Governments may be responsible for the slowing down of technological progress around the world. Government shutdowns and Presidents who refuse to leave their seats despite alarming corruption scandals impact negatively on the advancement of technology in their countries.

Puerto Rico, devastated by a hurricane in 2017, only now, over 140 days later, has restored electricity to 75 percent of its inhabitants. In the modern age of engineering it is baffling that a U.S. colony has been incapable of restoring power to their island in the five months since the hurricane.

Elon Musk offered to send Tesla’s utility-sized Powerwall batteries to help with the Puerto Rican crisis, but no credible news of a handover was ever reported. Then, on Sunday evening the 11th of February 2018, an explosion at an electric substation plunged 400,000 power customers back into darkness in Puerto Rico.


The colony’s government has now announced that the state-owned Puerto Rico Electric Power Authority (PREPA) would be privatized. Its power infrastructure is almost 30 years older than the American industry average. The U.S. Army Corps of Engineers said that full power will be restored by May.

New technological answers to ensuring longer uptime for electricity companies and their substations are being developed; Puerto Rico would certainly benefit. Private companies may be better able to find engineering solutions.

Even in tough economic times, private enterprise is able to emerge with incredible feats of engineering that paint a sunny picture of technological progress in the world. Elon Musk’s tweeted gesture of offering to help Puerto Rico is a bigger gesture than the Puerto Rican government was able to muster. Many Puerto Ricans spent Christmas in the dark.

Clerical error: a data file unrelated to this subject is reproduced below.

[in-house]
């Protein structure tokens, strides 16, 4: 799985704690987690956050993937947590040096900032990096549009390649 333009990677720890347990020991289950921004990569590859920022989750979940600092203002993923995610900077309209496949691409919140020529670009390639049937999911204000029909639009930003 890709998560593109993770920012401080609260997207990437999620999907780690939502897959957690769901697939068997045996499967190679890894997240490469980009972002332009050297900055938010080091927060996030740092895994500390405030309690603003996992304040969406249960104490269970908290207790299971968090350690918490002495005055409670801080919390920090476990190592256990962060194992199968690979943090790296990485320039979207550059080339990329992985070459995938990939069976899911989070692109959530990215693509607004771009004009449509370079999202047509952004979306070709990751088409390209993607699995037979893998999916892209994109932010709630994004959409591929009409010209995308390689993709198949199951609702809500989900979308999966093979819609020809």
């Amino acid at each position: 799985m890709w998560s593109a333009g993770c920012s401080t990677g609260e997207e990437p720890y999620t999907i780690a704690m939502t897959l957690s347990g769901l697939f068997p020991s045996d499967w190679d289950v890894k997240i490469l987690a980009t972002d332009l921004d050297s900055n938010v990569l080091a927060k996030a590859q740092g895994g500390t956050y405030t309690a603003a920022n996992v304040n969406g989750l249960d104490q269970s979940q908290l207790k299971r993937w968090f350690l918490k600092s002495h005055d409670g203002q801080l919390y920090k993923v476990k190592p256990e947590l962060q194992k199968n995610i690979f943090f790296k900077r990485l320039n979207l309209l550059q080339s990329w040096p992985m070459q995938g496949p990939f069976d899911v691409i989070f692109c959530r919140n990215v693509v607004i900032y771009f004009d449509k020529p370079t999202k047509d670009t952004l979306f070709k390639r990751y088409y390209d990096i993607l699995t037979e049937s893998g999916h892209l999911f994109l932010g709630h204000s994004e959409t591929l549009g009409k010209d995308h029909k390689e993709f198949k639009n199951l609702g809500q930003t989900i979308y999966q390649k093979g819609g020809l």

Wider gap between private and government


One of the more obvious disparities between governments and the private sector is arising in one of the most unexpected industries; the aerospace engineering industry. Musk’s SpaceX Heavy Falcon launch last week showed how much more efficient privatized space companies are (when compared with previous government-funded launches).

In the United Arab Emirates, there are calls for private sector and government cohesion. Saeed Al Gergawi, the Program Director of the Mohammed bin Rashid Space Center’s Mars 2117 program, said:

“As governments try to catch up to private industry, it is vital to ask how they will be able to set the right policies and governing strategies for new technology.”

Government and company attempts at collaboration make sense. NASA and SpaceX engineers will be working together in upcoming Mars Missions and the United Arab Emirates desires a similar outcome for their space missions.

While collaboration efforts are becoming agenda items in parts of the world, privately owned engineering enterprises steam ahead. Amazon, Google, and Apple are world leaders in technology development that governments will one day rely on.


Works Cited

Hoyos, Joshua. “Puerto Rico Governor Announces Privatization of State Owned Power Company.” ABC News, ABC News Network,

Person. “Closing the Technological Gap between Government and Private Industry.” Arab News, Arabnews, 28 Jan. 2018,